Tag Archives: Qaddafi

Voting for Hilary Clinton? Red Lines versus Lesser of Evils

14 Jul

 

 

Assuming that the current prospects for presidential candidates hold firm, and Hilary Clinton is nominated by the Democrats and Jeb Bush, Rick Rubio, or Scott Walker win the Republican nomination, what should a conscientious citizen do when it comes to voting in November 2016? Of course, step one is to rule out support for the Republican candidates due to their regressive views on a range of social and economic issues, and their militarist bluster on foreign and defense policy. Step two is more difficult. Clinton is clearly preferable if the domestic agenda is taken into account, and probably no worse than the Republicans when it comes to foreign policy, but also not noticeably better, and in some ways more objectionable.

 

For instance, she begins her recent letter to the billionaire arch Zionist mega-donor and longtime Clinton family supporter, Haim Saban, on July 7, 2015 this way: “I am writing to express my alarm over the boycott, divestment, and sanction movement, ‘BDS,’ a global effort to isolate the State of Israel by ending commercial and academic exchanges.” She seeks Saban’s guidance in pursuit of this nefarious goal with this deferential language: “Now I am seeking your thoughts and recommendations on how leaders and communities across America can work together to counter BDS.”

 

I am sure it didn’t escape the gurus of the Clinton campaign that Saban had joined with the casino mogul, Sheldon Adelson not long ago to headline a donors gathering at which each participant was expected to pledge $1 million to fight BDS. Although Adelson identifies as Republican and Saban as Democrat, both fervently embrace the Netanyahu brand of Israeli leadership. Saban has been quoted on Iran in language that manages to outdo Bibi, “I would bomb the daylight out of those sons of bitches.”

 

Clinton has a variety of other scary credentials, including voting in support of the Iraq War of 2003, and to this day remains unwilling to admit that the war was at the very least a tragic mistake, and more accurately, a costly international crime. She not only argued for intervention in Libya in 2011, but made a chilling comment on CBS News after learning of the grisly vigilante execution of Muammar Qaddafi: “We came, we saw, he died.” Further, among the emails that Clinton has long withheld from the public are several that substantiate the charges that France from the outset both intended to overthrow the Qaddafi regime, and expected to reap economic benefits by way of the spoils of war, especially with respect to Libya’s oil wealth. It is not that Clinton actually conspired with such plans while serving as Secretary of State, but she did knowingly lead the effort to support the French-led NATO intervention in 2011, claiming that its limited goal was the protection of Libyan civilians in Benghazi, when she was well aware that the real purpose of the UN-mandated intervention was regime-change in Tripoli.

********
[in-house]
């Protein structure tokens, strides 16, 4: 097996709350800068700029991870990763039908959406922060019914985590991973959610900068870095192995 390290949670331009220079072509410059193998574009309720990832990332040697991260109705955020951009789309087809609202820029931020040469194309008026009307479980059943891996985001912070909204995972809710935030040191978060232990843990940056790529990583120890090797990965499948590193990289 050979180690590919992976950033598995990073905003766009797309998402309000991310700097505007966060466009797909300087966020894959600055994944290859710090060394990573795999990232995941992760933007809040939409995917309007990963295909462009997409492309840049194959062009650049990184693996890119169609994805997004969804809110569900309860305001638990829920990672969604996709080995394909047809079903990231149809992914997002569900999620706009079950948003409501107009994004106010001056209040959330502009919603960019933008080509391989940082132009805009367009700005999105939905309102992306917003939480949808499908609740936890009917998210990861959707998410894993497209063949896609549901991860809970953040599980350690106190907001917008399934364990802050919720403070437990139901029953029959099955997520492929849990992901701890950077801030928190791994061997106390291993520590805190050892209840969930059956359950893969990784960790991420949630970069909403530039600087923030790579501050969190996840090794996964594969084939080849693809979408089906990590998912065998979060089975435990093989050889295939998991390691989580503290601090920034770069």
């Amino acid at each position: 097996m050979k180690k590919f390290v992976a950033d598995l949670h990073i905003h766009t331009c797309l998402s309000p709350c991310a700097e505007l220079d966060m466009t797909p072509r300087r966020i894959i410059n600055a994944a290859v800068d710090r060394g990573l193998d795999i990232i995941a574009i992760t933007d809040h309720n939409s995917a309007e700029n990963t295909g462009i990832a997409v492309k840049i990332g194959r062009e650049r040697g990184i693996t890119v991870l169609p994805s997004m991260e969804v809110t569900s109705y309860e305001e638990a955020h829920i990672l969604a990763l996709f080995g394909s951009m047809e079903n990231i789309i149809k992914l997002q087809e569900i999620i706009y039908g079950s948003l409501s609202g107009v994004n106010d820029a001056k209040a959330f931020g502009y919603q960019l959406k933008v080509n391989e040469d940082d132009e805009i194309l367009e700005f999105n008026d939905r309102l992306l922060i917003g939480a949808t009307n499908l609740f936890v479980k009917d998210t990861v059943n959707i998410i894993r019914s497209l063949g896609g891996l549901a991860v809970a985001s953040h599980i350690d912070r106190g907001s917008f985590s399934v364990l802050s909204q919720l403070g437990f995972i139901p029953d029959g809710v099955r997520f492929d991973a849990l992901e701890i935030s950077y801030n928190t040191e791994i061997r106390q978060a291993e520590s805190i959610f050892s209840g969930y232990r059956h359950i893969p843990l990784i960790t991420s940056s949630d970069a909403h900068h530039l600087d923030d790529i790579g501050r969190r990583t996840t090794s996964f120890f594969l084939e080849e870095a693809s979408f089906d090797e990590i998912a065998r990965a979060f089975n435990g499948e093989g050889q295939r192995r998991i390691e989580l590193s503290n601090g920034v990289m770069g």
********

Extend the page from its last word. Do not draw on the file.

Here is my dilemma. In view of such considerations, does one vote for Hilary Clinton with eyes wide open because she is likely to be better for ordinary Americans on a range of crucial issues, including some effort to challenge the obscene scandal of growing inequalities and sustained slippage in the real income and labor rights of workers and the accumulated hardships on much of the middle class? Or does one say there are certain candidates whose views are so abhorrent as to be unsupportable without weighing their suitability against alternatives? Many remember the acrimonious debates along the same lines concerning the 2000 campaign pitting Bush against Gore, and allegedly lost by Gore in Florida because Ralph Nader, running as a third party candidate, received over 90,000 votes, arguably more than enough to swing the state to Gore’s side of the ledger, and thus enough electoral votes to win the presidency. Most Democrats angrily dismissed Nader as a spoiler and harshly criticized supporters for indulging in irresponsible political behavior. As someone who voted for Nader in 2000, while coming to detest the Bush presidency, I continue to believe that primary duty of citizens in a democratic society is to be on most occasions responsive to their conscience rather than to attempt pragmatic calculations often glamorized as ‘the best being the enemy of the good.’ In the case more accurately phrases as ‘the worst being the enemy of the bad.’ I do admit that I didn’t realize in 2000 that Bush would turn out as badly as he did, and if I had, I might have wavered.

 

Looking ahead to 2016 the issue of choice can be at this stage put as follows: vote for Hilary Clinton as ‘the lesser of evils’ or vote for Jill Stein of the Green Party as the most attractive presidential candidate, but someone with no chance to do more than enliven the debate and give alienated voters like myself a positive option that feels better than not voting. Remember that there were those establishment liberals who in the tense days after the 9/11 attacks were ready to rationalize torture as the lesser of evils. It was alleged lesser as compared to the need for information that would lead to dangerous terrorist suspects, but where it actually led was to Abu Ghraib and Guantanamo, and a nationally humiliating orgy of torture with very little security payoff. The Kathryn Bigelow film on the search for and execution of Osama Bin Laden, “Zero Dark Thirty,” also gave a bright green light to the torture policies of the Bush presidency, fed to the public by the grotesque evasion embedded in the words ‘enhanced interrogation.’